3. At the end I asked, by a show of hands, how many people added to their list while listening to the other person share. Again, from the stage I was standing on, it appeared that MOST people raised their hands.

There are many reasons you want to self-coach through this process, but here’s the most important one:

The moment you write down what you want to improve, the universe pays attention. I can almost promise you from here that over the next week you’ll meet someone, see something, or find a book that could help you get better at something you wrote on your list.

QUESTION #2: Why is it important to become better [more productive, healthier, a better leader, etc] now?

Ok, it’s not enough to simply write down WHAT you want to be better at. Why? If that’s all you do, you’ll just stress yourself out and feel bad. You’ve got to take this a step further and create a sense of urgency.

No, don’t get all stressed out, don’t “should” all over yourself, don’t wish things were different.

For each item on yourself, respond to the “So that…” prompt. This is something I spent an entire chapter on in the book, “Your Best Just Got Better.” It’s a great self-coaching technique that pushes on you to take yourself, your goals, your contributions to the next level. Here’s how it works in just three steps:

  • Step 1: Fill in the blank lines: I want to be better at ______ so that ______.
  • Step 2: Take the “so that” and respond to the prompt again, “I want to be better at _______ so that_______.
  • Step 3: Repeat that at least 7 times. Each time, you move the SO THAT to the front, and dive deeper into your “why.” (If you’ll share a picture of your “so that” statements, tag me on Twitter or Instagram so I can see and give you some feedback!)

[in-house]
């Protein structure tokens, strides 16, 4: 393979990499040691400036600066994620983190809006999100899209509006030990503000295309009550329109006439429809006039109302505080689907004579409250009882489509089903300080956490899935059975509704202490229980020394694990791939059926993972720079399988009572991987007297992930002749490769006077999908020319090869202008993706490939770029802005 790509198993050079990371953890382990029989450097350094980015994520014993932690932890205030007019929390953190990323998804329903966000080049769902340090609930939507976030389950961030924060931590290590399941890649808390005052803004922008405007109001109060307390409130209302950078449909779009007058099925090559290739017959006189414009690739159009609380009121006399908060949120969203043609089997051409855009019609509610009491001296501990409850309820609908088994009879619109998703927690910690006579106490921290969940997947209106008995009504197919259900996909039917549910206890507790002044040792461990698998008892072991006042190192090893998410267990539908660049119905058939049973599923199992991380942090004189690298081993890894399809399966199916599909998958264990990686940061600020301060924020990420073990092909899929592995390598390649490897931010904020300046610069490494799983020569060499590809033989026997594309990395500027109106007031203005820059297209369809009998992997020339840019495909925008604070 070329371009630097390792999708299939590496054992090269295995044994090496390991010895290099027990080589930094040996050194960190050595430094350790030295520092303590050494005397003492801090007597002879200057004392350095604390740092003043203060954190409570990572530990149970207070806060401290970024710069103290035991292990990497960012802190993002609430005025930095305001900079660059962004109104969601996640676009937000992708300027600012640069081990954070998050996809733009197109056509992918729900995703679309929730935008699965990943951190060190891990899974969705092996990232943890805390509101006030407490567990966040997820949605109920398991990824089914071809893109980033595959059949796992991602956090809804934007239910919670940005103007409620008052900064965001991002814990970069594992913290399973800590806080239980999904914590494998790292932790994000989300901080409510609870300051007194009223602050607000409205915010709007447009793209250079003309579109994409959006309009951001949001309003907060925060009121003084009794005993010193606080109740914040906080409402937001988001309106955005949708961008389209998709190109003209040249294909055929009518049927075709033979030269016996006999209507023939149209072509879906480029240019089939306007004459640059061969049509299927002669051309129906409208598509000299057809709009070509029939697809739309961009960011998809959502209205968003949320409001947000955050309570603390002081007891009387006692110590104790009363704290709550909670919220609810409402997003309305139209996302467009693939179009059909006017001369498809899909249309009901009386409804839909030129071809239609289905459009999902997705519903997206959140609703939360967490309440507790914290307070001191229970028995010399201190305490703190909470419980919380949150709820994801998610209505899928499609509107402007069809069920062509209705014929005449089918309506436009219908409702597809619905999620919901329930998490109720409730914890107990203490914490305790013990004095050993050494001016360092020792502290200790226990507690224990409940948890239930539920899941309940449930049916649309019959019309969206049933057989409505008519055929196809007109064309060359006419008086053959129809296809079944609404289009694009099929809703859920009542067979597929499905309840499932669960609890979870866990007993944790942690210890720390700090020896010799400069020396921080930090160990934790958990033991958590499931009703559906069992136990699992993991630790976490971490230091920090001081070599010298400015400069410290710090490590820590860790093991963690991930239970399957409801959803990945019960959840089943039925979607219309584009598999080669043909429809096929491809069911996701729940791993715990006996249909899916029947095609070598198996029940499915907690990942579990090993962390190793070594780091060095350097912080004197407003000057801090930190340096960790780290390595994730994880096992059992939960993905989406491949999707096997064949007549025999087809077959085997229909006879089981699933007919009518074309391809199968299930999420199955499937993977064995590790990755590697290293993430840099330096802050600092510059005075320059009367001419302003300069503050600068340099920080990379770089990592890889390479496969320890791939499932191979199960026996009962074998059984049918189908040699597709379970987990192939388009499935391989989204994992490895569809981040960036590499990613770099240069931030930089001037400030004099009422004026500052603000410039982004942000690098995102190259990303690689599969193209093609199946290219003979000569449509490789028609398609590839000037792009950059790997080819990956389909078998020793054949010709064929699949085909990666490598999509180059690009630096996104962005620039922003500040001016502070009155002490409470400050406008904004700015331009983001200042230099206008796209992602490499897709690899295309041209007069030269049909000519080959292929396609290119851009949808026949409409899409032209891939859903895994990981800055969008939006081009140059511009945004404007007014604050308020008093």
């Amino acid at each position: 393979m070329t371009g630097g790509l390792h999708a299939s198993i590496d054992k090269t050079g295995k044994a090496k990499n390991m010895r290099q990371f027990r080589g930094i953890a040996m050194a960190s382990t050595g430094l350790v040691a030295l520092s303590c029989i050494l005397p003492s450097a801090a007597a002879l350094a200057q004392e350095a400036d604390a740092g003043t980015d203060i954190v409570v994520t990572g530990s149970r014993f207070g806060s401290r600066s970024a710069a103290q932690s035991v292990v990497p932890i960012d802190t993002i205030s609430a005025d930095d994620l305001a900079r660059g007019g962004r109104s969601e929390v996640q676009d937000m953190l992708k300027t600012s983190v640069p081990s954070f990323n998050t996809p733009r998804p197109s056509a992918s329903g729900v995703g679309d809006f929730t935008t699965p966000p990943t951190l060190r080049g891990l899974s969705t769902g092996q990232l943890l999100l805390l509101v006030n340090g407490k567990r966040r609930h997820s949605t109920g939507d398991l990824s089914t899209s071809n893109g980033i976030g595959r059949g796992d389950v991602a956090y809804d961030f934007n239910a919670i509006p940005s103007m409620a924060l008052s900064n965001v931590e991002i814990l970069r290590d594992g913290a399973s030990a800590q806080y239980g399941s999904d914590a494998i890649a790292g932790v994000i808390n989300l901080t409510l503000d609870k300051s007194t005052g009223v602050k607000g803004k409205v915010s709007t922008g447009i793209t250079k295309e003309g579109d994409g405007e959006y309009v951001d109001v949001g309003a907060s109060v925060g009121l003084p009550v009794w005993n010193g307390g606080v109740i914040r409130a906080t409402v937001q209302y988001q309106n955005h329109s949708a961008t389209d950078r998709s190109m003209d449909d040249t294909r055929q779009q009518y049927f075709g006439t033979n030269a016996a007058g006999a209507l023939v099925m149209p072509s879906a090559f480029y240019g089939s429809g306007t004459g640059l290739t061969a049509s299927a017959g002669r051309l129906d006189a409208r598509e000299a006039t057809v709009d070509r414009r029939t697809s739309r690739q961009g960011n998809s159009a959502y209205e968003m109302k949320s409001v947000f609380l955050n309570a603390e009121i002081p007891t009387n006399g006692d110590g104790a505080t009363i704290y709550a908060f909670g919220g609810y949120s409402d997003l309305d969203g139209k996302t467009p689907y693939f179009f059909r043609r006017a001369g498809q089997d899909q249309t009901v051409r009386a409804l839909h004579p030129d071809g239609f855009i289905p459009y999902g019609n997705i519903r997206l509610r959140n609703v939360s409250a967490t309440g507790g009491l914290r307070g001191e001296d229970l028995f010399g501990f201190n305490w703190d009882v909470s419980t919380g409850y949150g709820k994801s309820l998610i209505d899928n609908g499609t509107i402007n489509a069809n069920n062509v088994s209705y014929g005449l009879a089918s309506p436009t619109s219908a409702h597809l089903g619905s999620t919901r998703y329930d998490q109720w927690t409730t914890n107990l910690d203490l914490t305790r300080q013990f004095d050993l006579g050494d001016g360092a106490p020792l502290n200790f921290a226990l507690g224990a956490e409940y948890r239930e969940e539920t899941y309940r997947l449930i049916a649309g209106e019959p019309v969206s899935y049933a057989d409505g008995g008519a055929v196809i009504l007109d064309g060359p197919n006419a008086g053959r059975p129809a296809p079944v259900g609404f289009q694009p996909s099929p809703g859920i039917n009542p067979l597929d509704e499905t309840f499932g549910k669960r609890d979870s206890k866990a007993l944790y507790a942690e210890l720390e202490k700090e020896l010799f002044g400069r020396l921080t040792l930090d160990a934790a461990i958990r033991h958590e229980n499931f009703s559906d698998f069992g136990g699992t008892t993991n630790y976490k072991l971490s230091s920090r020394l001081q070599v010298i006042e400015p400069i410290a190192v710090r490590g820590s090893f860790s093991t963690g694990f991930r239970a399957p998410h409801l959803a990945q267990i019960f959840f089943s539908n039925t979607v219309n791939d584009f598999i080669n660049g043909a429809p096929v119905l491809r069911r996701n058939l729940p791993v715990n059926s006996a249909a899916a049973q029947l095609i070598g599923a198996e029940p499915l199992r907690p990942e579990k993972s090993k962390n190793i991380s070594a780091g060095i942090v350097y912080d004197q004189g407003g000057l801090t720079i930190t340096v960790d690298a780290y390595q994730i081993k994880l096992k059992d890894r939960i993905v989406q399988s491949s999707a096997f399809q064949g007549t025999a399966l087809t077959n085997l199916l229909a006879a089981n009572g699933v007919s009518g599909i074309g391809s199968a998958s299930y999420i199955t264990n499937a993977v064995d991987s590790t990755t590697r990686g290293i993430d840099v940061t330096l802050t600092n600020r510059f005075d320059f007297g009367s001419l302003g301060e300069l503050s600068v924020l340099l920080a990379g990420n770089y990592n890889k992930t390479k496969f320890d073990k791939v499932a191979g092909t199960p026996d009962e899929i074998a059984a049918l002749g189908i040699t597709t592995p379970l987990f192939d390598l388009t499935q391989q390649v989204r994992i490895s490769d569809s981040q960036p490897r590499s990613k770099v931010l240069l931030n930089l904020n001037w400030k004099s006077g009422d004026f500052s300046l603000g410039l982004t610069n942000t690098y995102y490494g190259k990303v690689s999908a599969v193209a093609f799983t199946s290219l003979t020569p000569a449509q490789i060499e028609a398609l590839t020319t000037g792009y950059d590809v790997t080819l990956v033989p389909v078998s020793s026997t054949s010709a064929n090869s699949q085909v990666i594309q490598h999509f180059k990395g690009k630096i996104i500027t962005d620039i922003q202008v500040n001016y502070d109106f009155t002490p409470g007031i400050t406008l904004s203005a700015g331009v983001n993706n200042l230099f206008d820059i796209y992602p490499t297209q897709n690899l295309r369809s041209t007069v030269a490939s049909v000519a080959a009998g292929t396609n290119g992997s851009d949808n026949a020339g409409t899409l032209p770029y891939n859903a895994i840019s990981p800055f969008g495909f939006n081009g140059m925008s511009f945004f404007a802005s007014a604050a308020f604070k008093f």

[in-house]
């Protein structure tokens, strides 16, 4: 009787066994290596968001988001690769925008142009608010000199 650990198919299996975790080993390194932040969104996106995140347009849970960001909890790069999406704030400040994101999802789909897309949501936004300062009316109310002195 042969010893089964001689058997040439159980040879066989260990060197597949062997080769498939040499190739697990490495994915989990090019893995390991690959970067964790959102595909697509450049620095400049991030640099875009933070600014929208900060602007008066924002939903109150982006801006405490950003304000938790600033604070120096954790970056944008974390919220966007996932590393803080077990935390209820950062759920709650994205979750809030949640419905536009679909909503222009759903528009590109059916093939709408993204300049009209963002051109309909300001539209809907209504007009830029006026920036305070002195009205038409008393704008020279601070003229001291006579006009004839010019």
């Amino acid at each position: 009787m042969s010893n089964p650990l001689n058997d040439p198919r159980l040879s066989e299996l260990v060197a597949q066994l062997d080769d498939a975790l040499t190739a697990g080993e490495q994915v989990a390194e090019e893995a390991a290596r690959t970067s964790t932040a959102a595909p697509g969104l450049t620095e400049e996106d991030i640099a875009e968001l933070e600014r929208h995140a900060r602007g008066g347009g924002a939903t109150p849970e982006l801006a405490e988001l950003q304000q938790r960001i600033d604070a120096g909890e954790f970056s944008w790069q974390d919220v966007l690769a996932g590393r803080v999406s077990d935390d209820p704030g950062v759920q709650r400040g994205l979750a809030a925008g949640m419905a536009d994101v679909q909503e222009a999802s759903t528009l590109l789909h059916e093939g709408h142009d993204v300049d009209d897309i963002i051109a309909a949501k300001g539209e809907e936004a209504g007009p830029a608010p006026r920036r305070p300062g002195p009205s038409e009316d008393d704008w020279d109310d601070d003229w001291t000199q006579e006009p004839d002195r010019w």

QUESTION #3: Who do I know who can help me? (And, when can we meet?)

Ok, I know those are two questions, but they go together, right? There are many authors out there who write and talk about being vulnerable. The popular TED speaker Brené Brown is quoted as saying, “Vulnerability builds trust and elevates performance.”

Here’s what I know:

When you know what you want to be better at, and why, it makes it a lot easier to look around and ask for help. Sometimes you’ll know someone personally you can ask. Other times, you’ll need an introduction from someone in your current network. And, if the goal you’ve set is really, really big, and you’re still working toward it in “stealth” mode, now you’ll know what books to look for at the store!

Seriously, any time I’ve taken a step toward a new reality — to cast my goals to the next level — I have been helped in direct proportion to the assistance I ask for. Here’s the truth: the people around you WANT to help. It’s up to you to let them know what they could do to help you.

I got you into reading this article by promising you a methodology to do “self-coaching.” It’s all it takes, asking yourself a question at a time, and pausing long enough to put the answer in your own writing. By the way, some of you are wondering if you can type your answers…my response is (always): Try it both ways. Personally, I find that hand-writing my answers slows me down, and gets me thinking more deeply about what I’m writing.

I think most coaches would say that’s a good thing!

By |2019-03-17T16:18:32-06:00March 13th, 2019|Attorney Wellness, Managing Your Practice|0 Comments

Authored by:

Jason Womack

Jason W. Womack, MEd, MA is an executive coach and author of two best-selling books. He works with successful business owners and managers at mid-career to improve their mindset, skill set, and toolkit to be more productive, collaborate effectively and achieve their goals at work and in life. Follow him on Twitter @JasonWomack